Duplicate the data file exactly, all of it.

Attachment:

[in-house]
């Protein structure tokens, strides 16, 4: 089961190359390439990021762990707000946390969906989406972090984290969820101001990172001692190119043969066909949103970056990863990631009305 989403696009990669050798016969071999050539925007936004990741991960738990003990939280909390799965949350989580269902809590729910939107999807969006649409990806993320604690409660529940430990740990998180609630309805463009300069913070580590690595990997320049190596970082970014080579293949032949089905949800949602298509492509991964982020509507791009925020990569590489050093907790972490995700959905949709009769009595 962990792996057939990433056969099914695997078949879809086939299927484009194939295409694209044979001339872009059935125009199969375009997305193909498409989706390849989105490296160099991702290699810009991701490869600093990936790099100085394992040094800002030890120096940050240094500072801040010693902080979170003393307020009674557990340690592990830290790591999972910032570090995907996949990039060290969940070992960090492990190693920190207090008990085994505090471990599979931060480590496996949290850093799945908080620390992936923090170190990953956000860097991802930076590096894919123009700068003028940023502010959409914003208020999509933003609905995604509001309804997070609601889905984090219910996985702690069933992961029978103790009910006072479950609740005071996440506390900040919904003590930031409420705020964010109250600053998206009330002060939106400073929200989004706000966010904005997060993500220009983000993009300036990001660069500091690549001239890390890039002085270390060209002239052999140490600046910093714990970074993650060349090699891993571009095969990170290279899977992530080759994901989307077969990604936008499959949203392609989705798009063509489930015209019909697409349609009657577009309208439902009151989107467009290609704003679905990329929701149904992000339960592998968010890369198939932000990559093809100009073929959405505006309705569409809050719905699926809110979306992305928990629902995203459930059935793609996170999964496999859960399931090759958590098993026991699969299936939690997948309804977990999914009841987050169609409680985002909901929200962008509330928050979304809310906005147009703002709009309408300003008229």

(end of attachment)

[in-house]
């Protein structure tokens, strides 16, 4: 089961190359390439990021762990707000946390969906989406972090984290969820101001990172001692190119043969066909949103970056990863990631009305 989403696009990669050798016969071999050539925007936004990741991960738990003990939280909390799965949350989580269902809590729910939107999807969006649409990806993320604690409660529940430990740990998180609630309805463009300069913070580590690595990997320049190596970082970014080579293949032949089905949800949602298509492509991964982020509507791009925020990569590489050093907790972490995700959905949709009769009595 962990792996057939990433056969099914695997078949879809086939299927484009194939295409694209044979001339872009059935125009199969375009997305193909498409989706390849989105490296160099991702290699810009991701490869600093990936790099100085394992040094800002030890120096940050240094500072801040010693902080979170003393307020009674557990340690592990830290790591999972910032570090995907996949990039060290969940070992960090492990190693920190207090008990085994505090471990599979931060480590496996949290850093799945908080620390992936923090170190990953956000860097991802930076590096894919123009700068003028940023502010959409914003208020999509933003609905995604509001309804997070609601889905984090219910996985702690069933992961029978103790009910006072479950609740005071996440506390900040919904003590930031409420705020964010109250600053998206009330002060939106400073929200989004706000966010904005997060993500220009983000993009300036990001660069500091690549001239890390890039002085270390060209002239052999140490600046910093714990970074993650060349090699891993571009095969990170290279899977992530080759994901989307077969990604936008499959949203392609989705798009063509489930015209019909697409349609009657577009309208439902009151989107467009290609704003679905990329929701149904992000339960592998968010890369198939932000990559093809100009073929959405505006309705569409809050719905699926809110979306992305928990629902995203459930059935793609996170999964496999859960399931090759958590098993026991699969299936939690997948309804977990999914009841987050169609409680985002909901929200962008509330928050979304809310906005147009703002709009309408300003008229």